Security and Usability
By Lorrie Faith Cranor and Simson Garfinkel (eds)
It is a truth universally acknowledged that most security products lack usability. In fact, as Lorrie Faith Cranor, an Associate Research Professor at Cargnegie-Mellon (formerly at AT&T Research), and Simson Garfinkel, author of a number of books on security, say here, security that is unusable isn't security at all. But does a product that's usable necessarily have to be insecure?
This book, subtitled Designing Secure Systems That People Can Use, is a collection of papers studying the question of how to build good -- that is, usable -- security, completely rejecting the traditional notion that you must trade one off against the other. Unlike most collections focusing on research, this book is strongly practical. Take passwords, for example -- the subject here of a chapter by well-known Cambridge security researcher Ross Anderson and others. Most of the rules for generating 'good' passwords violate known principles of human psychology, which comes as no surprise to anyone who's written down their randomly generated, utterly unmemorable password. Anderson and colleagues did a study to test the truth of password myths. Are mnemonic passwords actually easier or harder to remember than randomly generated ones or passphrases? How much guidance should people be given in choosing passwords? Like the other papers here, the research leads to practical recommendations.
The result is a wealth of useful information on a wide range of security topics: evaluating authentication mechanisms, designing challenge questions, the use of new technologies such as biometrics. A second section considers how to guard privacy and anonymity; Cranor's own contribution here focuses on her work on the Platform for Privacy Preferences (P3P), which is, unknown to many users, built into browsers such as Internet Explorer. The third section focuses on commercial implementations and the vendor perspective, with insider contributions covering such products as Firefox, Zone Alarm, Lotus Notes/Domino and Groove Virtual Office. A final contribution in this section is a discussion of Microsoft's user research.
The fourth and final section, 'The Classics', offers usability guidelines, more on passwords, a study of file-sharing usability focused on KaZAa and an evaluation of the encryption software PGP5.0 aimed at studying whether traditional usability standards can be appropriately applied to security products. Since PGP was in many ways the very model of the modern, unusable yet important security software, it's a good choice if you know a little Net history.
Overall, this book straddles the line between pure academic research and business practicality, so that there can be few interested in security who won't find something of value. However, Cranor and Garfinkel themselves say they expect the book to appeal to various classes of reader in the following order: researchers in the field of security and usability; then students; finally professionals.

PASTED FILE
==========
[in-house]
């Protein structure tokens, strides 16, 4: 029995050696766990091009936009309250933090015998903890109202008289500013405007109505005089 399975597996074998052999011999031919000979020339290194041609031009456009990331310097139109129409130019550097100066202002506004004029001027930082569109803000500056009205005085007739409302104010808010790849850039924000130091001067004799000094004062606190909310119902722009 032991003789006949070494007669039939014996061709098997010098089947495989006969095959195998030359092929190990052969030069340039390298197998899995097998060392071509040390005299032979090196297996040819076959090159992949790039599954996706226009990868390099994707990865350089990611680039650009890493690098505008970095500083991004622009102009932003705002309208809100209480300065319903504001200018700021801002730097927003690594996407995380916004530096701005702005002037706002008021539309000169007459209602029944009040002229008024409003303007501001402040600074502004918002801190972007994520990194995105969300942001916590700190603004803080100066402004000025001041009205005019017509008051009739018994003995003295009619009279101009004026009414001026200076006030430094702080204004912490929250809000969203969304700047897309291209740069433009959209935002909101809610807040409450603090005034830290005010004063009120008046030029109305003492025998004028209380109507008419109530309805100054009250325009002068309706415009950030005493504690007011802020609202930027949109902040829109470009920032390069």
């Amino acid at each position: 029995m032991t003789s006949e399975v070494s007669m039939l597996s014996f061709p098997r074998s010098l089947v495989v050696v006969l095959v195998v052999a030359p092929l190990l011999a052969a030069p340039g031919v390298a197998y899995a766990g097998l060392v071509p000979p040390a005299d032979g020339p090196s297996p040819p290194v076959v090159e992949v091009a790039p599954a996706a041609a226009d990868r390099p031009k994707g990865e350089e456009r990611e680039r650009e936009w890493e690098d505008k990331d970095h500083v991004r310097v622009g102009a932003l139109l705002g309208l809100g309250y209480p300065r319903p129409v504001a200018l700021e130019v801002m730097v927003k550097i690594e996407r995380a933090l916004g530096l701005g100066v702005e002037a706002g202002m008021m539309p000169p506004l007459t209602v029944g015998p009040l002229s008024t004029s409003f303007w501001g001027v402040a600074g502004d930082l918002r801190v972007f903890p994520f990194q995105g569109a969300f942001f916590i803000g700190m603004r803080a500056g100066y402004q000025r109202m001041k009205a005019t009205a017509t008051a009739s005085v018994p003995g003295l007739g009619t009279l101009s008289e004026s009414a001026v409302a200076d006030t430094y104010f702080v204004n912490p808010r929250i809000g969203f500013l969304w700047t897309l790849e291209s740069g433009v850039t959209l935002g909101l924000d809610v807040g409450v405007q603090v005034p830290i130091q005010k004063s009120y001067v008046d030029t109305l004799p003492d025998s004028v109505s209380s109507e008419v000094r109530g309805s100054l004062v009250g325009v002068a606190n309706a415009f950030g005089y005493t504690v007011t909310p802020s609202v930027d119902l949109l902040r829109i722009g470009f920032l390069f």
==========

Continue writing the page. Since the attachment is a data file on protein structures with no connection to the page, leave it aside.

A decade or so ago, computer usability was a relatively new field, with researchers scrambling to try to understand how to make computer systems that worked for people instead of against them. In some ways, it's astonishing that it's taken so long to begin to develop a similar set of principles for security products. But there's only one thing to say about that: it's about time.
- Wendy M Grossman (ZDNet UK)
About the author:
Dr. Lorrie Faith Cranor is a principal technical staff member in the Secure Systems Research Department at AT&T Labs-Research Shannon Laboratory in Florham Park, New Jersey. She is chair of the Platform for Privacy Preferences Project (P3P) Specification Working Group at the World Wide Web Consortium. Her research has focused on a variety of areas where technology and policy issues interact, including online privacy, electronic voting, and spam.
Dr. Cranor plays the tenor saxophone in the Chatham Community Band. She spends most of her free time with her husband, Chuck, and her son, Shane, but sometimes she finds time to design and create quilts.
Simson Garfinkel is a postdoctoral fellow at the Center for Research on Computers and Society at Harvard University's department of Electrical Engineering and Computer Science. He came to Harvard after completing his Ph.D. in Computer Security at MIT's Computer Science and Artificial Intelligence Laboratory, where he studied computer security, usability, and forensics. Garfinkel is also the founder of Sandstorm Enterprises, Inc., a supplier of computer security auditing tools. Garfinkel writes a monthly column on computer security for CSO Magazine, for which he has received the 2004 and 2005 Neal Business Journalism award. This is Garfinkel's 14th book; he doesn't have any free time.
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